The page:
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I have a server application which reads messages off a queue and writes them in a database by calling stored procedures. It is written in C# targetting .NET Framework 3.5 The server is XEON 2.4Ghz (16 cores)

In my Build properties I had the Platform Target as "Any CPU". The result was in the server, all cores to run constant at 100% but the application was running slow ! I changed the Platform Target to be x86 and when running on the server is running much faster than before and the Cores are around 20-30% load.

I can't really explain what is happening.

Any ideas?



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you could do a profiler run and see where the CPU time is spent – James Manning Aug 9 '10 at 16:24
up vote 2 down vote accepted

Well, doesn't make a lot of sense. But you are running with a very different dbase provider. The 64-bit versions of them are relatively new and might not have gone through the same kind of rigorous testing and optimization as their 32-bit versions.

Still, a program like this should always block on the queue read and the dbase write. I/O is always slow, much slower than raw code. Only when the thread blocks on an I/O request will it use less than 100% of the CPU cycles.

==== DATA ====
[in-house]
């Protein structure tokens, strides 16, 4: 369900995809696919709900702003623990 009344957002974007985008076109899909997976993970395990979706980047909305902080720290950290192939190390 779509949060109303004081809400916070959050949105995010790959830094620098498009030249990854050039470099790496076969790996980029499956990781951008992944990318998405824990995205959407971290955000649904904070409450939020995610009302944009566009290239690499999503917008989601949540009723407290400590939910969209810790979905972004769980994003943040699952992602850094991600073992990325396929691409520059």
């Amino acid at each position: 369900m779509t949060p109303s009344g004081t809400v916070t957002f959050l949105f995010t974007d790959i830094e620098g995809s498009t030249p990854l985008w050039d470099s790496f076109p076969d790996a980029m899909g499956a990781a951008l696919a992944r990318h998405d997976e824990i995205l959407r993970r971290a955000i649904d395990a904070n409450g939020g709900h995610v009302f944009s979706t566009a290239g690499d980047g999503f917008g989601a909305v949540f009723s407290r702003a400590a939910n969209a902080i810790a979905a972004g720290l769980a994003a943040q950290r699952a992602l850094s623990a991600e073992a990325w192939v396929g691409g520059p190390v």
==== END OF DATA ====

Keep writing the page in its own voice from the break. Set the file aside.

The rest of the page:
Do make sure that it isn't throwing and catching exceptions frequently. That's expensive and easily gobbles up all CPU resources. Visible while debugging in the Output window.

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This blog post by the MS guy Rick Byers talks about just this: AnyCPU Exes are usually more trouble than they're worth

A quote from the blog is: 32-bit tends to be faster anyway which could be a part of the answer.

Edit: Added a bit of my answer that I forgot as Hans Passant pointed out.

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Not that much faster. – Hans Passant Aug 9 '10 at 16:44
@Hans: Bad answer on my behalf, thanks. – Hans Olsson Aug 9 '10 at 16:51

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